If it’s released later for you, put it on your 2016 list

          • shane scott-travis

            So therefore I need to check in with you to determine what year to categorize the films I’m viewing and writing about? Okay, and who the fug are you again? hahaha

          • sailor monsoon

            Um…
            What?

    • Chrisychipz

      In my city, they both came out in limited release on christmas day

  • Derek Handelong
    • Harshwardhan Pagare

      About Elly is included in your list. It’s 2009 movie just so you know

      • Brandon Thompson

        It received a wide release in 2015

        • Derek Handelong

          Exactly, thanks. Most of the others people “think” are 2014 didn’t get a chance until 2015 and really who cares. Why nitpick over that instead of talk about the films.

  • Brandon Thompson

    My top 10 are

    1. Mommy
    2. Mad Max: Fury Road
    3. Sicario
    4. 99 Homes
    5. The Walk
    6. Me and Earl and the Dying Girl
    7. Inside Out
    8. The Lobster
    9. Creed
    10. The Assassin

    And yes I realise that Mommy and 99 Homes are listed as 2014 movies on IMDb but they didn’t get there wide release until 2015.

    Also notable oscar buzz movies haven’t been released in Australia yet (E.G. Room, Spotlight, Carol)

    • Chrisychipz

      Mommy is one of the best movie I’ve seen in years, along with Anomalisa

  • Brandon Thompson

    Also how was this list decided upon? Was it just the author of the article or was it a collaboration of taste of cinema writers.

    • John W. Thackery

      It’s one writer. Almost all TOC articles are written by one writer.

  • M.A. Rauf

    No ‘ Bridge of Spies ‘ ?? How could you ?? Please sit down and have a sprite and then please rewrite the list.

    • shane scott-travis

      Haha – I’ll need something stiffer than a Sprite to digest a Speilberg crowd-pleaser! 😉

  • David Ames

    Why is Green Room on this list…its torture porn.

    • D Train

      It’s brilliant! Not for all tastes and gruesome but a great genre film.

  • Iván Solorio (SanS)

    I honestly think that Carol is Haynes most forgettable movie.

  • Prince Purple

    I hated every minute of “Clouds of Sils Maria”. Just because its an art movie, every one praises Kristen stewart’s performance, which actually remains as bad as what was in Twilight.

    • Chrisychipz

      Definitely not..

  • Chrisychipz

    Not too sure about It Follows being number 2.. Where is Mommy? Black Coal Thin Ice? 45 Years? Victoria? Brooklyn? Goodnight Mommy? The Tribe? Youth? The Look of Silence?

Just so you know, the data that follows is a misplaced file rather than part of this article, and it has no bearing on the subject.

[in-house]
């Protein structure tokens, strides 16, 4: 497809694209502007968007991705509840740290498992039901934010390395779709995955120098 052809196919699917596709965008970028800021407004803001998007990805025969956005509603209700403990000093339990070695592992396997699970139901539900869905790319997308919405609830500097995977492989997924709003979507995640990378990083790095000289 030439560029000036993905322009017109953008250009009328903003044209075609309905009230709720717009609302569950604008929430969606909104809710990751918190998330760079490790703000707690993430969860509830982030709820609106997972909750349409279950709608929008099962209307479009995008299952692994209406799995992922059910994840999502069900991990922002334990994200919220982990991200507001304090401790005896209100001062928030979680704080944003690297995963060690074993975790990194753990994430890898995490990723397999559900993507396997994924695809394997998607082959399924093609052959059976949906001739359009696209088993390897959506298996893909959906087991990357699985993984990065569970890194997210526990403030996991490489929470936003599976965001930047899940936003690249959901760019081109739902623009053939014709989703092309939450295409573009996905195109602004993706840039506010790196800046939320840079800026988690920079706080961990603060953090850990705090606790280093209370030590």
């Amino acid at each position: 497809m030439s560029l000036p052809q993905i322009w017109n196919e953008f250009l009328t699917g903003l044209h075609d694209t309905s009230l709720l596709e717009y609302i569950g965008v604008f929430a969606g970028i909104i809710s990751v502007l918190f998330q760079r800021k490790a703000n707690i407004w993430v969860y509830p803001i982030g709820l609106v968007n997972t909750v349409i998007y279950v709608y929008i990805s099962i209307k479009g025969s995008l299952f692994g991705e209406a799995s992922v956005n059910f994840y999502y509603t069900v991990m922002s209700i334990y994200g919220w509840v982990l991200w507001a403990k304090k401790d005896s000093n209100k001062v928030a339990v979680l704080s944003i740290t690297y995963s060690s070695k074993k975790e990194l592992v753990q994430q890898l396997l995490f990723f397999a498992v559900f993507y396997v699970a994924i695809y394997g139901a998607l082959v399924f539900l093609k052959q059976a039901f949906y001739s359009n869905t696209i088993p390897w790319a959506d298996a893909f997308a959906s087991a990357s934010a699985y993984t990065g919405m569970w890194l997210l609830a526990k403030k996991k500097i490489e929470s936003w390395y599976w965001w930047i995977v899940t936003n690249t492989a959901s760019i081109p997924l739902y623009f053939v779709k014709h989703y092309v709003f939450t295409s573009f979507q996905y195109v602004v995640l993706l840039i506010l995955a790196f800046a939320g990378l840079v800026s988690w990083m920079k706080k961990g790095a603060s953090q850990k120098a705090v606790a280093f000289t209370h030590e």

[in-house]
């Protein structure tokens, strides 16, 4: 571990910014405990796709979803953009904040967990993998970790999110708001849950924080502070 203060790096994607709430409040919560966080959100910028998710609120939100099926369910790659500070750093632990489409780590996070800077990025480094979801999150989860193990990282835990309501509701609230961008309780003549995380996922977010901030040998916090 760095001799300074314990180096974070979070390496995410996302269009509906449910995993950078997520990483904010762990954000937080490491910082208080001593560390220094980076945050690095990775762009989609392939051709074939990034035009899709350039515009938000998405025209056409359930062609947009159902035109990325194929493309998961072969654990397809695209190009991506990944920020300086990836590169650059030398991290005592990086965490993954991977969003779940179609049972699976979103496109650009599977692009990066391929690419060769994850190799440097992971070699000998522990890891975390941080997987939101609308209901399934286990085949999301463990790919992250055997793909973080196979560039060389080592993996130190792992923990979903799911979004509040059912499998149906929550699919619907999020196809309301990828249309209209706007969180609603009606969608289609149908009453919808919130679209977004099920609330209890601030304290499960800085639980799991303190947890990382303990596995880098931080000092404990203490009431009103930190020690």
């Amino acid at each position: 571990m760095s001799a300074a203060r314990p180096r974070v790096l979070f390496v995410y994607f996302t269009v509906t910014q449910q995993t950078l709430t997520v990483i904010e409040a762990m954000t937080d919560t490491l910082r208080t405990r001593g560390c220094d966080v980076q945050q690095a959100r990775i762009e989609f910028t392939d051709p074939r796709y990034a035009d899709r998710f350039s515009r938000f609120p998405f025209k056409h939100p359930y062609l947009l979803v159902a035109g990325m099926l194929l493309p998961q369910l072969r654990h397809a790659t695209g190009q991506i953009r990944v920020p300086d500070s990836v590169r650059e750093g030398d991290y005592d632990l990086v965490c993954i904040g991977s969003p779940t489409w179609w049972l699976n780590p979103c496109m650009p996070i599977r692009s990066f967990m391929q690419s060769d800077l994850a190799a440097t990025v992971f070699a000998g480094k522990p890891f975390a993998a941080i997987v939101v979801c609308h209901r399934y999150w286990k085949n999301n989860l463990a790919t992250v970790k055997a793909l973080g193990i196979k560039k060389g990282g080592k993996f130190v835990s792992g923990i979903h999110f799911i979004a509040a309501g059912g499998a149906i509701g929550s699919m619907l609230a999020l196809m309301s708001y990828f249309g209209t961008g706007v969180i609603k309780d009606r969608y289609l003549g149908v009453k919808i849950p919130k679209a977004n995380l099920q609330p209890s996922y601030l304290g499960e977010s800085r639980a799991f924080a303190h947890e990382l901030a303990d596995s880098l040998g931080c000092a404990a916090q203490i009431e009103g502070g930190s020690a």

• Pedro Enrique Casique Duran

    No like…

  • santiamen

    If you get a chance, you should check out the Hungarian film Liza, a rokatunder (Lisa, the Fox-Fairy), one of the most original pieces to see this year for sure.

  • Erwin Houto

    Carol? Ha!

    • shane scott-travis

      You’ll laugh when it deservedly wins “Best Adapted Screenplay” amongst many other awards, hmm?

      • Erwin Houto

        The film will probably do very well with all kinds of US film awards, partly due to its subject matter. Knowing other Todd Haynes films I was underwhelmed, that’s all.

  • Rafael Castilho Monteiro

    wheres BONE TOMAHAWK?

    but im glad to see ENTERTAIMENT in the top five, it was the best movie of the year im my opinion.

  • Wyatt W.B

    Steve Jobs.

    • Maryanne

      boring!!!!

  • The Man Who Wasn’t There

    No Beasts of No Nation?A powerful and unique movie that features One of the best child performances ever. Inside Out was a great animation too i think that deserves a spot on the list, too.

  • Nick Arno

    I am very disappointed that Spotlight isn’t on this list. It was one of the most important movies made in a while, and so well done.

  • Alex

    Equal parts surprised and happy to see “It Follows” listed. Truly deserves every single praise it gets. One for the ages, undoubtedly.

  • For me:
    1. The Lobster
    2. Son Of Saul
    3. Embrace Of The Serpent
    4. Hard To Be A God
    5. The Revenant/ The Hateful Eight

  • Elke Damm

    I didn’t expect “Carol” on n°1 on this list! Don’t get me wrong: This is one of my favourite movies of all times and the movie fully deserve it. You should have told the Academy. This year it will be: “And the Oscar goes to “The Revenant” … “The Revenant” and …. “The Revenant”. Predictable and so boring.

  • David W

    Victoria!

    • D Train

      Victoria was terrible. Just a gimmick. Zzz

  • Usama Asif Khan

    Sicario wasnt that great

  • Diego Alejandro Alvarez

    Star Wars: The Force Awakens?? this crap should be among the 30 worst movies 2015, it was a mediocre attempt to retread the saga in a teen version

  • xDynazty

    Mad max #5 ? Son of Saul only #11? Haha im out of this page.

  • TudorR

    Aferim!

  • Mortimer

    Excellent list. In my opinion CAROL and MAD MAX:FURY ROAD are two best films of 2015.

  • Ozhan

    I hope one day I’ll figure out, what caused the love of TOT for “It Follows”.

  • Ruchit Negotia

    Ugh anomalisa is so overrated, its basically lost in translation 2.0 with stop motion. Also it follows had a good idea and for the most part they did good but towards the end or the last act they killed it IMO, deserves the list but not number 2.

  • colonelkurtz

    Cause I’m a grammar/style nut, please forgive me, but: eponymous is used solely for names of people. Harry Potter is the protagonist in his eponymous novel, works. Has to be a person, not a thing (in this case, green room).

  • WilloughbyBucksworth

    Mad Max Fury Road was both a mash up and unintended parody of The Road Warrior and Mad Max Beyond Thunderdome. Should have just left Tom Hardy out.

  • Pedro D. Souza

    The 8 Best:
    1) Inside Out
    2) Victoria
    3) Anomalisa
    4) The Lobster
    5) Youth
    6) The Hateful Eight
    7) Carol
    8) The Revenant